The FDA Guidance states that the Quality Agreement shall detail how Owners will transfer knowledge to the Contracted Facility – including any Application commitments that have been made. The EU GMP Chapter states specifically that the Quality Agreement shall describe the responsibility for Technology Transfer from the Contract Giver to the Contract Acceptor. The EU Contract Giver shall provide all info and knowledge necessary to carry out the contracted operations correctly and in line with both regulatory and Marketing Authorization.  It will include any hazard issues associated with the product.

QA Section 6 – Materials Management

Raw materials must be purchased using an agreed upon supply chain. This section of the Quality Agreement should indicate who is responsible for setting specifications for raw materials; auditing, qualifying, and monitoring suppliers of those materials; and conducting required sampling and testing. The FDA Guidance states that the contracted manufacturing facility should be responsible for monitoring incoming ingredients and materials to ensure they are from approved sources using the agreed supply chain. Responsibility for inventory management, labeling, label printing, and label reconciliation should be defined in the Quality Agreement. The responsibility for storage of materials and storage conditions is included in this section. The Quality Agreement should define responsibilities for product storage and transport.  This includes the monitoring or validation of shipping conditions. The FDA Guidance does not specifically require that Quality Agreements need to be set up between the Owner and Contracted Facility suppliers.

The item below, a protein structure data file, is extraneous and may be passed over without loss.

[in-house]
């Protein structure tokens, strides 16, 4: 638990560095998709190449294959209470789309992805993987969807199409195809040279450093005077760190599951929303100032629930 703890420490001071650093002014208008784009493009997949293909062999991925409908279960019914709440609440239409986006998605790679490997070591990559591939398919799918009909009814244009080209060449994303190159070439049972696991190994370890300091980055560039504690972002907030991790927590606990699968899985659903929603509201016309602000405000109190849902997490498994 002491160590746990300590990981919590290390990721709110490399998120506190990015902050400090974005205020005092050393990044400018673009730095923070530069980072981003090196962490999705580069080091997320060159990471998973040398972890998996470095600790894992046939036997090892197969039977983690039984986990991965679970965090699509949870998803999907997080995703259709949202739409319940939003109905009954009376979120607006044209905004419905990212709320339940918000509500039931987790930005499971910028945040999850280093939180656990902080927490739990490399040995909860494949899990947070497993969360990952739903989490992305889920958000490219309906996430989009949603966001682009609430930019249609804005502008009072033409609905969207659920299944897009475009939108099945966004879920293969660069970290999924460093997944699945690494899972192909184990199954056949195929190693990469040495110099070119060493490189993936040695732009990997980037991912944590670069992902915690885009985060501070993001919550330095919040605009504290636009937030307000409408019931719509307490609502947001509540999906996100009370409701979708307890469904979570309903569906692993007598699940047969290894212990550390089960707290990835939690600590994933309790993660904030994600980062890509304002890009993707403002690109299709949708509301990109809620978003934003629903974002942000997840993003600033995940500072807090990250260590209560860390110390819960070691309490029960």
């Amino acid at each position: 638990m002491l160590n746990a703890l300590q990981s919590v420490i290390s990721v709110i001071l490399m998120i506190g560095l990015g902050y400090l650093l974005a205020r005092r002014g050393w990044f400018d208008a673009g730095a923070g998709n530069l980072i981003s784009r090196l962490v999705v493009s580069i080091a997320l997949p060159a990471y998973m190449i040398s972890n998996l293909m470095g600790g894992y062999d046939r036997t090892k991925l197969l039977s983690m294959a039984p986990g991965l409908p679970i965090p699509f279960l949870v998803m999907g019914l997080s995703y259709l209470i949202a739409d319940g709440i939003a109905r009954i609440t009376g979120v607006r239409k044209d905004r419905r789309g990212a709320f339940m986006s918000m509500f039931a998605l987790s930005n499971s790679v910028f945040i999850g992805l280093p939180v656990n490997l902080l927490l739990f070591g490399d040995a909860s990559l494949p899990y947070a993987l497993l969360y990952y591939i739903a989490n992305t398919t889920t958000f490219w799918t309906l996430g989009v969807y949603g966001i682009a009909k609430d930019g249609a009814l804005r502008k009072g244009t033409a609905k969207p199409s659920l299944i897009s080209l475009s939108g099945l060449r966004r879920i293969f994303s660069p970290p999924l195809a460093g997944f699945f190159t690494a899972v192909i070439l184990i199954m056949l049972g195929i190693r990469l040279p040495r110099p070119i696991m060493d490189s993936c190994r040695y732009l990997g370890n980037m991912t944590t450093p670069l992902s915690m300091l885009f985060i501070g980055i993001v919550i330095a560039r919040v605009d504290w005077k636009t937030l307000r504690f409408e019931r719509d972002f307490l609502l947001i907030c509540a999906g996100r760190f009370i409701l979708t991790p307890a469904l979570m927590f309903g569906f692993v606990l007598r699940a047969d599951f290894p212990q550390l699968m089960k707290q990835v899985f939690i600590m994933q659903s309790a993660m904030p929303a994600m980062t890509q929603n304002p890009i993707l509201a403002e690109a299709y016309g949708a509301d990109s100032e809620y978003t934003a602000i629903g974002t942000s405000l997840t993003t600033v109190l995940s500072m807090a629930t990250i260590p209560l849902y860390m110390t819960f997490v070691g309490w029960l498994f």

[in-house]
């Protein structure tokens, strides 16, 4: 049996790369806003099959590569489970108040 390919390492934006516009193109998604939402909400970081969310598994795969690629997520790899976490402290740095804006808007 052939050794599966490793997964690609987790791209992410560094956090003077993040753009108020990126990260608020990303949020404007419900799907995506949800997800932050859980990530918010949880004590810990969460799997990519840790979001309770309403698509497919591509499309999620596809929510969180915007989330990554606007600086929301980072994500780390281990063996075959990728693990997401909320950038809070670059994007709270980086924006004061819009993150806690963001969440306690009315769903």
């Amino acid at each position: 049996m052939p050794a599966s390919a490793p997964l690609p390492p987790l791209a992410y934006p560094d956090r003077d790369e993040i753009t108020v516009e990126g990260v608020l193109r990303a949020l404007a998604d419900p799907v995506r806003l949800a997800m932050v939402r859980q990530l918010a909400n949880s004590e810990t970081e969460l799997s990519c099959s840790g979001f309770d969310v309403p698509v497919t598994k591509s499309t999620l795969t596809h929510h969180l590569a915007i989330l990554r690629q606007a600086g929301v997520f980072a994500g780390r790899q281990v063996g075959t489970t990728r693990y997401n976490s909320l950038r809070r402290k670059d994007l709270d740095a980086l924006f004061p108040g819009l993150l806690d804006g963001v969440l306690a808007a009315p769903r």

QA Section 7 – Facilities & Equipment

This section should identify the specific site(s) at which manufacturing operations will be performed.  The Quality Agreement should also indicate which party will be responsible for carrying out validation, qualification, and maintenance activities for any relevant equipment systems or utilities. Responsibility should be assigned for environmental monitoring or room classification maintenance. May consider the inclusion of the contract facility’s established processes and procedures (i.e. SOP listing) in Quality Agreement.

QA Section 8 - Good Manufacturing Practice